But residents would have to pay for data taken from the company's sensors, Martinez said.

"You can imagine how well liked or perceived we're going to be in the press," he said of that scenario.

"We made a large investment in our partnership with SmartRoute," he continued, adding that if the FDOT also did business with, as a condition of accepting the federal funds, "we would be essentially introducing competition or cannibalizing potential revenue opportunities.", however, recently announced it would stop charging individual users for premium services provided through its Web site, such as the ability to register for traffic alerts delivered via e-mail or phone. Instead, these would be "subsidized by advertising," Collins said.

Along with running ads, also earns revenues by repackaging its information for media outlets such as local TV and radio stations, the Weather Channel, and XM Satellite Radio.

Besides giving more choices about a private-sector partner, Part II of TTID might also allow the FDOT to implement traffic detectors on its arterial highways, where microwave-based sensors like's aren't effective, Martinez said. One potential technology, he said, derives traffic speed by collecting signals from cell phones.

But might provide exactly that kind of detection technology to another DOT.

The Utah Department of Transportation (UDOT) has signed an agreement to accept FHWA funding to work with in Salt Lake City. Like South Florida, UDOT has all the traffic sensors it needs on freeways.

"We don't have the type of detection we would like on our arterials," says Richard Manser, ITD deployment engineer with the UDOT's Traffic Operations Center in Salt Lake City. So officials there are talking with about alternative technologies for those secondary roads.

"We've entered into a contract with a company called AirSage [of Marietta, Ga.]," said Collins. "We're using them as a subcontractor to anonymously use cell phone data to get travel times, and derivatively, travel speeds on the arterial road network."

Quality Control and Reports
Using software developed by the California Department of Transportation, will analyze data from UDOT's freeway sensors to check their performance and spot possible problems. The software will also help the company create an archive of traffic data, which UDOT can use to obtain reports.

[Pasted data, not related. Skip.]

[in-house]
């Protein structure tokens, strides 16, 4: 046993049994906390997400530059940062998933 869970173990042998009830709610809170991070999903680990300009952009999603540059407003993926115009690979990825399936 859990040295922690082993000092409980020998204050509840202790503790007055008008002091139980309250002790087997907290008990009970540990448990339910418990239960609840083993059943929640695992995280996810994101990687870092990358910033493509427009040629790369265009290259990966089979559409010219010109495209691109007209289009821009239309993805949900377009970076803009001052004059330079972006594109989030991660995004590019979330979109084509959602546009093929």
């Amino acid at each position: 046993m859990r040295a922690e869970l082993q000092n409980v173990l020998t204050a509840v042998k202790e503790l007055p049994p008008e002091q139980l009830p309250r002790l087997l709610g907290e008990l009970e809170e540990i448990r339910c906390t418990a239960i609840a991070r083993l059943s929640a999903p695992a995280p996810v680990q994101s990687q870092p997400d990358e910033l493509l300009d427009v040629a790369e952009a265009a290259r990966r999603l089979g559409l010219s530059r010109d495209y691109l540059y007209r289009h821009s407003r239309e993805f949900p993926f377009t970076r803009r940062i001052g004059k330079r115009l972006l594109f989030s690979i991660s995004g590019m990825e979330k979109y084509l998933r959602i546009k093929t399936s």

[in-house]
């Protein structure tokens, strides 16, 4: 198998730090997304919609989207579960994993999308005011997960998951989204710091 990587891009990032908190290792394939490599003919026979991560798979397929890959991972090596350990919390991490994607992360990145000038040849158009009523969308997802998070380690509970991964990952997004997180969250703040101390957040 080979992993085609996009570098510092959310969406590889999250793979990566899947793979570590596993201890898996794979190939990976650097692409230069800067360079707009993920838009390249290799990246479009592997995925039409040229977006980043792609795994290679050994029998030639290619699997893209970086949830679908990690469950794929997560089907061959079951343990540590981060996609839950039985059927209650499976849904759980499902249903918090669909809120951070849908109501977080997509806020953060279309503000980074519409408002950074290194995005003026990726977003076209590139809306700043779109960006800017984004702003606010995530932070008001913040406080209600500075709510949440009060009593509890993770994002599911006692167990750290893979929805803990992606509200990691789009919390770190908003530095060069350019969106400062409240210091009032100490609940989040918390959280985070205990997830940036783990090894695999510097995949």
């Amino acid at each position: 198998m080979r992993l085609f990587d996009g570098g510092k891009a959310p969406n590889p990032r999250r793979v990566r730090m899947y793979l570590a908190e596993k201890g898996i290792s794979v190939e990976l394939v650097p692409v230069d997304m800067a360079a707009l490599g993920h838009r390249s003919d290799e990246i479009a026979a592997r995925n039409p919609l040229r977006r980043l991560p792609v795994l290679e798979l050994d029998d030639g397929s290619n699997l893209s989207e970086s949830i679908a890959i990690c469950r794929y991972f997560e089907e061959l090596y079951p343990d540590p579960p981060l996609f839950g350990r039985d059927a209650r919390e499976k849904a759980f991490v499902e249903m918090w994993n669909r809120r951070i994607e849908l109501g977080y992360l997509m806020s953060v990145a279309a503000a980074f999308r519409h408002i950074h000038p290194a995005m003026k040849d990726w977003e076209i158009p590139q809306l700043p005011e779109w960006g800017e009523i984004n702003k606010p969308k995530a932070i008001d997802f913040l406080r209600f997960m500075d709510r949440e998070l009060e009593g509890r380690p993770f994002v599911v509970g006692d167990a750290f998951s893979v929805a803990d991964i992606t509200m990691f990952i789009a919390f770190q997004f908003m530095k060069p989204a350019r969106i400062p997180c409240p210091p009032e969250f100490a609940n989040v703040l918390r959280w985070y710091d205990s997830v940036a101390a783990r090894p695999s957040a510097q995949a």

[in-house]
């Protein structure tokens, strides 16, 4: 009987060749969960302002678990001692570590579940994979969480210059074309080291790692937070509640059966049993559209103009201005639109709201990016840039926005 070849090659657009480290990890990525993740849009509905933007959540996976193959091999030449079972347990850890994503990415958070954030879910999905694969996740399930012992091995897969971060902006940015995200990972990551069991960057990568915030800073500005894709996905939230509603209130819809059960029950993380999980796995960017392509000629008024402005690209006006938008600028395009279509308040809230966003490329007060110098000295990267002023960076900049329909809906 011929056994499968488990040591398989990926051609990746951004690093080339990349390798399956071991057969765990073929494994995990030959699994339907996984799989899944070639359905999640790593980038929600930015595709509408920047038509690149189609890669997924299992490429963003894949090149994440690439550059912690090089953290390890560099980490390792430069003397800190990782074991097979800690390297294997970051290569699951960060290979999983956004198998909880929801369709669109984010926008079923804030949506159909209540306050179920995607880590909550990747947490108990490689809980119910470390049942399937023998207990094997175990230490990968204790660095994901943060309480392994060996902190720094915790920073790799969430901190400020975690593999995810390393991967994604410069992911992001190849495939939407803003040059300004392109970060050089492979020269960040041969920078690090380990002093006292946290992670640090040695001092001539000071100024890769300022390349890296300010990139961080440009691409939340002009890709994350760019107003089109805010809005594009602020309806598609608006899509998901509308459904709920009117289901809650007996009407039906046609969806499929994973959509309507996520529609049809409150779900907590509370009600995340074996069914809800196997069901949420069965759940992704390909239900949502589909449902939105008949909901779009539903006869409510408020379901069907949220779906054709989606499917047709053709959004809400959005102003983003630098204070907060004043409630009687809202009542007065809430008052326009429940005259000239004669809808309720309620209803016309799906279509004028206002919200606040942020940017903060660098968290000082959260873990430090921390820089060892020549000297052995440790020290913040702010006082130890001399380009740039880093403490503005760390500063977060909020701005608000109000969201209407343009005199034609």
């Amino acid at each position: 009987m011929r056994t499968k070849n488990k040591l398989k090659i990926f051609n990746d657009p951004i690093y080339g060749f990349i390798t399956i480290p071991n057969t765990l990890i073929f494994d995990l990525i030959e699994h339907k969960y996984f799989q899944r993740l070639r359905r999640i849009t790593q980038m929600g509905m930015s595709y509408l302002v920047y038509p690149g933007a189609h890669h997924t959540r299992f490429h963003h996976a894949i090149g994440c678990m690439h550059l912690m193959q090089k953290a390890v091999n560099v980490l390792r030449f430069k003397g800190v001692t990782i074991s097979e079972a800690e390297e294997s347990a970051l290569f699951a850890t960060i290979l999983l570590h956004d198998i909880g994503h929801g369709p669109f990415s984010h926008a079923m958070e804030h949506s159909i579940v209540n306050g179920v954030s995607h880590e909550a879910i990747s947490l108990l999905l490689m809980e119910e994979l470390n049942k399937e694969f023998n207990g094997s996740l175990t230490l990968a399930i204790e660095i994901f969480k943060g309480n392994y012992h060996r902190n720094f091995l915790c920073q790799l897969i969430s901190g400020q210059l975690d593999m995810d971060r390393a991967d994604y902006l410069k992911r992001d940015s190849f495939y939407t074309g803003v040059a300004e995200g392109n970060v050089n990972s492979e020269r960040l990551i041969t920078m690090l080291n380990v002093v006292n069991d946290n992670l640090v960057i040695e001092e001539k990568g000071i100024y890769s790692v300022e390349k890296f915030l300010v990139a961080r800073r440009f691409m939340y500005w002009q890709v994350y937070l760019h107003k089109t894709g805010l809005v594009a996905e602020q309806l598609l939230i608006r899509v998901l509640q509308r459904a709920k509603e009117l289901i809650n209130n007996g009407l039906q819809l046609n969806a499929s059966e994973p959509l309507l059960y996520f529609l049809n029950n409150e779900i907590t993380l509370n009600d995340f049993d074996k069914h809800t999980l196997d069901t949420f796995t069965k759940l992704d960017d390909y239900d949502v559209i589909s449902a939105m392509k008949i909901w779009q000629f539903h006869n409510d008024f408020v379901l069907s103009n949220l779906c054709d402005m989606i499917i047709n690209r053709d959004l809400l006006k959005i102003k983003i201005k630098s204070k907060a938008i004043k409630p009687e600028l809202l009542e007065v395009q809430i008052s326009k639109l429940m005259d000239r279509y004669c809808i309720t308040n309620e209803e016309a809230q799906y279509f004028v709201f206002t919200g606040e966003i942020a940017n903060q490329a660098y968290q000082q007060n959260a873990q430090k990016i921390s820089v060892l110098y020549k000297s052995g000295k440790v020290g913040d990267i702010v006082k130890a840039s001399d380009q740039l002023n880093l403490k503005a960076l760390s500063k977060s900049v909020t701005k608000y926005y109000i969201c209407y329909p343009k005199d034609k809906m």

"We could go in and pull up reports on what the traffic congestion looks like on a particular day, time of day or a particular event historically -- say the Fourth of July," Manser said.

This kind of information helps DOTs figure out what roads they can close for construction on particular days, based on the expected demand for those roads, Collins said. The system also helps policymakers understand how well roads are performing and helps planners discern future performance, he said. is subsidizing the $500,000 in non-federal matching funds that DOTs must provide to receive the FHWA's $2 million grant, Manser said.

"We're not putting in anything out of pocket other than staff time," Manser said of the 10-year contract.

At the same time it's providing these services to UDOT, will use data from traffic sensors in the area to provide commercial traffic information services. And that's fine with UDOT.

"We have an open policy with our data, and we share it pretty much with anyone who's willing to sign an agreement," said Manser. "We want our information out to as many customers as we can get it to."

The department already provides data to other information service providers, and maintains its own traffic information site, he said.

Finding the Balance
It's no surprise that different DOTs have different ideas about working the private sector into their plans to provide traffic information, said Jim Wright, an executive from the Minnesota DOT on loan to the American Association of State Transportation and Highway Executives (AASHTO).

Working closely with other national transportation organizations, AASHTO leads a coalition to develop and deploy 511 services, which provide traffic information via phone and the Web.

"There are varying levels of sophistication across the states right now, and there are varying levels of interest," said Wright, who manages the 511 program for AASHTO. Right now, 511 services are available in about 24 states across the country, and members of the coalition hope these programs will appear statewide over the next couple of years, he said.

If that's accomplished, he explained, it might be easier to find private-sector partners to provide high-quality services that would require a lesser financial investment for some of the states.

"I'd hope the private sector can play a bigger, more significant role in premium services and [provide] a revenue source that would sustain these traveler information services," Wright said.
Merrill Douglas Contributing Writer